Darcy Regier. Love him, hate him, loath him. No GM has done more with less. Seemingly gone was the man who confidently traded Mike Wilson for Rhett Warrener (savvy), Chris Gratton for Danny Briere (I know, right?), and Michal Grosek for Doug Gilmour and JP Dumont (highway robbery). Replacing the Regier we all came to marvel at was the man who brought us Bob Corkum, Dominic Moore and Raffi Torres. Well, the “old” Darcy was still in there somewhere, and he needed only Terry Pegula as a catalyst for his own resurrection. Exchanging Butler and Byron for what is essentially Regehr and a draft pick may turn out to be on par with one of those aforementioned trades. Dealing for Ehrhoff’s rights on the eve of unrestricted free agency clearly signaled a new direction, and a return of the “Darcy swagger”. The Sabres’ general manager may be patient to a fault, when it comes to actually pulling the trigger on deals, but when he does finally smell blood, he usually wins. Pegula’s wallet will obviously have a lot to do with Regier’s success going forward, but given very few restrictions, he has shown in the past that he knows how to build a successful team, either through the draft or by trade.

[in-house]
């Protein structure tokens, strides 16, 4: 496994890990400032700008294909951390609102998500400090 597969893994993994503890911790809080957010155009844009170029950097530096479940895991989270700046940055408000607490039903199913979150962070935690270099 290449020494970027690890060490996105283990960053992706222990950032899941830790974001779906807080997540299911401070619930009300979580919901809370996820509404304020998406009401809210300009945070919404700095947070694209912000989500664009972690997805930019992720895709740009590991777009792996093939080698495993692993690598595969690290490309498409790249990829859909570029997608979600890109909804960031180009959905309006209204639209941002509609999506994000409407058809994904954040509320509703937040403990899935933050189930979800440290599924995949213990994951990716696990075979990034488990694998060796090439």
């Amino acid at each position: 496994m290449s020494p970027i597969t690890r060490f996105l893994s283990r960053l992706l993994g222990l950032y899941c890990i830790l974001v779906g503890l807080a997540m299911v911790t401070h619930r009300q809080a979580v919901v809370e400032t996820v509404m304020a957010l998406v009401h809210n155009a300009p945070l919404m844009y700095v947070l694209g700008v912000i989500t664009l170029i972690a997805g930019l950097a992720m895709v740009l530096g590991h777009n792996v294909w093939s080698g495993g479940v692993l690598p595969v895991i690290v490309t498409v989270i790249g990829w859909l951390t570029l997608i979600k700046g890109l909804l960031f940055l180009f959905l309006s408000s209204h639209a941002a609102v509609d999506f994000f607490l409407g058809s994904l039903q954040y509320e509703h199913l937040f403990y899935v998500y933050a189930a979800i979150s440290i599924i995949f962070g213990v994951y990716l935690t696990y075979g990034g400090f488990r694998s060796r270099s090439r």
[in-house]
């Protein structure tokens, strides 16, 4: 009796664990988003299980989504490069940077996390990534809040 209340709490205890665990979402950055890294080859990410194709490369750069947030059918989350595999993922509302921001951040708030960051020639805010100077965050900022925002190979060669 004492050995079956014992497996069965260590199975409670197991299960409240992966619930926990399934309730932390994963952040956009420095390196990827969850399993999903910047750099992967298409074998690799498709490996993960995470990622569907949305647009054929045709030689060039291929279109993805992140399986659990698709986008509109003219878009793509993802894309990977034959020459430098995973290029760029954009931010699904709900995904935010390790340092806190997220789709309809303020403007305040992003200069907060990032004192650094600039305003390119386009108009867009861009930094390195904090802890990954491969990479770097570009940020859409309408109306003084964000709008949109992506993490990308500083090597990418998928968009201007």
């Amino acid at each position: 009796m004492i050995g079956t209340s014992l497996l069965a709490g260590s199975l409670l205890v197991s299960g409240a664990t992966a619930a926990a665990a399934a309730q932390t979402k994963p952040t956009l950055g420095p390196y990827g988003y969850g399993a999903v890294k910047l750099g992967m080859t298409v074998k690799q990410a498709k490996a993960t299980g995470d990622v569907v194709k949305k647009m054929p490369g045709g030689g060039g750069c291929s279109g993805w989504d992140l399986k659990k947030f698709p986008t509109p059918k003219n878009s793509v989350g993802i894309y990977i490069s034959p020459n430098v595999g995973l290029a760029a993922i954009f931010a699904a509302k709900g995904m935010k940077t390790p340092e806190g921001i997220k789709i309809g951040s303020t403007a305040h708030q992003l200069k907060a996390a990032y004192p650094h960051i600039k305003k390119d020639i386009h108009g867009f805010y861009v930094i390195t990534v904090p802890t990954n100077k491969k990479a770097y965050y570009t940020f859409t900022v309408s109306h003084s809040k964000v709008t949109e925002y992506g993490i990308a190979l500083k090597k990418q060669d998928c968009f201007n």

There has never been so much hype to start a season in the history of the franchise. It wouldn’t shock me to see a little stumble out of the gate, only to see the sheer talent of this roster correct itself very, very quickly. This team has the goaltending, the defense, and the offensive horses to storm into the playoffs, firing on all cylinders, and become a legitimate contender.
48-25-5-4, 105 pts.
1st in Northeast division, 3rd in Eastern Conference
Eliminated from playoffs in Eastern Conference Finals
These are by position, based on a full season of good health (which we all know won’t happen):
THOMAS VANEK…..35G, 40A, 75PTS
TYLER ENNIS…..19G, 39A, 58PTS
NATHAN GERBE…..18G, 22A, 40PTS
JOCHEN HECHT…..10G, 22A, 32PTS
CODY McCORMICK…..7G, 10A, 17PTS
DREW STAFFORD…..33G, 35A, 68PTS
JASON POMINVILLE…..22G, 40A, 62PTS
BRAD BOYES…..17G, 29A, 46PTS
PATRICK KALETA…..10G, 10A, 20PTS
DEREK ROY…..25G, 52A, 77PTS
VILLE LEINO…..20G, 45A, 65PTS
LUKE ADAM…..15G, 22A, 37PTS (yes, he’s making my roster)
PAUL GAUSTAD…..12G, 19A, 31PTS
MATT ELLIS…..1G, 2A, 3PTS (will spend bulk of year in AHL)
CHRISTIAN EHRHOFF…..15G, 38A, 53PTS
TYLER MYERS…..14G, 36A, 50PTS
JORDAN LEOPOLD…..8G, 22A, 30PTS
MARC-ANDRE GRAGNANI…..6G, 17A, 23PTS
ANDREJ SEKERA…..7G, 15A, 22PTS
MIKE WEBER…..4G, 14A, 18PTS
ROBYN REGEHR…..3G, 14A, 17PTS
RYAN MILLER…..37-19-2-2, 2.42 GAA, 6 SO
JHONAS ENROTH…..11-6-3-2, 2.70 GAA, 1 SO
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Topics: Boyes, Buffalo Sabres Season Preview, Ehrhoff, Ellis, Ennis, Enroth, Foligno, Gaustad, Gerbe, Kaleta, Kassian, Leino, Leopold, Luke Adam, McCormick, Miller, Myers, Pegula, Pominville, Regehr, Regier, Roy, Ruff, Stafford, Vanek